Property Damages

The wrongful death of a loved one can be as a result of a traffic accident. If the deceased was driving and a reckless driver caused their death, their car's damage is recoverable. Just because the person dies, it does not mean the damage to their vehicle goes uncompensated. Following the wrongful death, you can still seek damages for the property the deceased had damaged.

Lost Wages

While the deceased victim was fighting for their lives due to accident injuries, it meant they were unable to work. The income they lost during that period before they died from the injuries is recoverable under survival action. Aside from this, the deceased's income would have earned if they had not died is also recoverable under the law.

Intentional Harm

In some cases, your loved one's death may not be an accident, as earlier mentioned. A defendant can intentionally use violence to cause the death of your loved one. In pursuing damages, you must prove the defendant's actions were intentional by proving the following elements or facts:

  • The defendant had planned to commit the heinous act
  • The actions of the defendant involved unlawful contact with the victim through hitting them using a weapon or a vehicle and
  • Because of the unlawful acts, the person died

Most deaths following the intentional actions of the defendant are prosecuted as criminal offenses in California. However, a skilled personal injury lawyer can use the criminal proceedings or conviction to earn you better compensation or enhance your compensation chances.

Statute of Limitation in Wrongful Death Claims

Statute of limitation is the law that guides the legal time one has to file a lawsuit and claim damages. In both the wrongful death and survival action lawsuit, the deceased person's family or heirs have two years to seek damages through the court. If this time expires, the family can still pursue wrongful death damages through the at-fault party's insurance company, but not by filing a lawsuit.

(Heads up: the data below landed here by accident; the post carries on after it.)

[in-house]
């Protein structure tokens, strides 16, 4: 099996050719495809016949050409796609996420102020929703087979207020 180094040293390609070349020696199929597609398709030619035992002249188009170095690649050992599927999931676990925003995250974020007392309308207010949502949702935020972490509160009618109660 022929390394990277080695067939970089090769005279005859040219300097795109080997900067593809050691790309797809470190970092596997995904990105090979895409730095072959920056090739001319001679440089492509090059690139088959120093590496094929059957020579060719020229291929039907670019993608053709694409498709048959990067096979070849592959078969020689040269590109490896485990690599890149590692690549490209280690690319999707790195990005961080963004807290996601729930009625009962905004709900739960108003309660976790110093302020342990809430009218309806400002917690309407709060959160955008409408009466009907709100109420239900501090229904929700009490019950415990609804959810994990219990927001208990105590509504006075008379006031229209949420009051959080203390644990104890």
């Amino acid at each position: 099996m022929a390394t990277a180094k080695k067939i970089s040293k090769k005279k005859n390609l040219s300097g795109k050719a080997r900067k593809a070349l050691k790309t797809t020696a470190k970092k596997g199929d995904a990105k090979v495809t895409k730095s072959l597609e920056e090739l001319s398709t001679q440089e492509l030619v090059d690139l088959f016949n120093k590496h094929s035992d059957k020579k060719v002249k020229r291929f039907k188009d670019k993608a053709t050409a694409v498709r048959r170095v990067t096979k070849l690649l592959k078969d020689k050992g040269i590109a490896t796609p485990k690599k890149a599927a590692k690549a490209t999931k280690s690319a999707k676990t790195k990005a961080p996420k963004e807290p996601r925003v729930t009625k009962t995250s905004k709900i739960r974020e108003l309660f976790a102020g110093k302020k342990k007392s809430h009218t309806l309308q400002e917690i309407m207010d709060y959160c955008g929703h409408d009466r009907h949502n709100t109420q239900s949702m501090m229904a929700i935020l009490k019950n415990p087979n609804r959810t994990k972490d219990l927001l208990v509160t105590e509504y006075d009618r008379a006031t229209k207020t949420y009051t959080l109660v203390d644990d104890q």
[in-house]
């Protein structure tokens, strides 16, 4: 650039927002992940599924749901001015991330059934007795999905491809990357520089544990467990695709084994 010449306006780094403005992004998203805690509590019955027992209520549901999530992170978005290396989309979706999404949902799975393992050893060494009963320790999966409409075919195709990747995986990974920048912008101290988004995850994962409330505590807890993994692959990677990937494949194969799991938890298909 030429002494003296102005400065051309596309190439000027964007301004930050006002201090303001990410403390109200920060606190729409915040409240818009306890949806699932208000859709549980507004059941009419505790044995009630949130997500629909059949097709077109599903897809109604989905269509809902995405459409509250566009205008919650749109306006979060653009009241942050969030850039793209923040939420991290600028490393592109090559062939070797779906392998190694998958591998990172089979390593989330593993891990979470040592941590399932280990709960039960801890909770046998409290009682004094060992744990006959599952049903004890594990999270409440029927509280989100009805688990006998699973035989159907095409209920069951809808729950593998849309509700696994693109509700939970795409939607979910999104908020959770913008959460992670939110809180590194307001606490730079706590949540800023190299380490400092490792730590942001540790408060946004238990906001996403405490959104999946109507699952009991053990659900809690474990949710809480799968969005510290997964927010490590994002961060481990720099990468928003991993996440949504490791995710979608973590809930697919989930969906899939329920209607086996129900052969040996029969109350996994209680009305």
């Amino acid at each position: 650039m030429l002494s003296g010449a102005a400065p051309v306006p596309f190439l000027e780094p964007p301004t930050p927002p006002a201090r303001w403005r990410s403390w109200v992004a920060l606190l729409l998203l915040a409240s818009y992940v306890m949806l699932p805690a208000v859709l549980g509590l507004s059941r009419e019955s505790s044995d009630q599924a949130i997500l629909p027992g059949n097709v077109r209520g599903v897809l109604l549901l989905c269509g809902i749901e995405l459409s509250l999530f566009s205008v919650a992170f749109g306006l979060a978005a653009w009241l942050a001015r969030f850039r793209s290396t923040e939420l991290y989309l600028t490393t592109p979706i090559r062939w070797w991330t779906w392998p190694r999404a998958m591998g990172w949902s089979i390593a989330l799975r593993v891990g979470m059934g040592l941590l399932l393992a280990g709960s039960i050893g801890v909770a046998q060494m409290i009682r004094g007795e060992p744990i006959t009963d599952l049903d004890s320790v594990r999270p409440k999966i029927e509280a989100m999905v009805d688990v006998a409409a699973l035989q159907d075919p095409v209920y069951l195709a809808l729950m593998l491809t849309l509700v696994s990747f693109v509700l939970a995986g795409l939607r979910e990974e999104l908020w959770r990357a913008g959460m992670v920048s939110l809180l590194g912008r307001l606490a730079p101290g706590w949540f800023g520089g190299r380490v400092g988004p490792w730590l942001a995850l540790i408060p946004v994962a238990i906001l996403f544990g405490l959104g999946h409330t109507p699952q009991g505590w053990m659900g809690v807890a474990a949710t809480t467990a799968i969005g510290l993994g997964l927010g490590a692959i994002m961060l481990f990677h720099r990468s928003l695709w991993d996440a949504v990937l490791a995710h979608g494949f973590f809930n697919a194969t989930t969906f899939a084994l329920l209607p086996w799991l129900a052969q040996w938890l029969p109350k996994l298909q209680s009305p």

In wrongful death claims, the period starts counting from the time the person dies. In survival action lawsuits, the estate's time to sue starts counting from the later of:

  • Injury date or
  • 6 months following the death

Filing a Death Claim Following Wrongful Death

When a loved one dies due to another's negligence, you can seek damages for their wrongful death from the court. Your lawyer will raise a lawsuit against the party responsible for the death of the court. After filing the petition, the responding party is given time to respond to the claim and file their response through the court.

The court then gives a date for the hearing where both parties are expected to present their arguments. After the conclusion of the case, the jury deliberates on the evidence and gives its verdict.

Find a San Diego Wrongful Death Lawyer Near Me

When your loved one dies due to another party’s negligence, it could drain you emotionally and financially. Although the law allows the surviving family to receive damages, pursuing them can be complicated and require a skilled attorney's assistance. At San Diego Personal Injury Law Firm, we understand the pain and devastation of unexpected and wrongful death. Equally, we are experienced in compensation laws that will enable you to receive the damages you deserve. Call our offices at 619-478-4059 to discuss your wrongful death claims.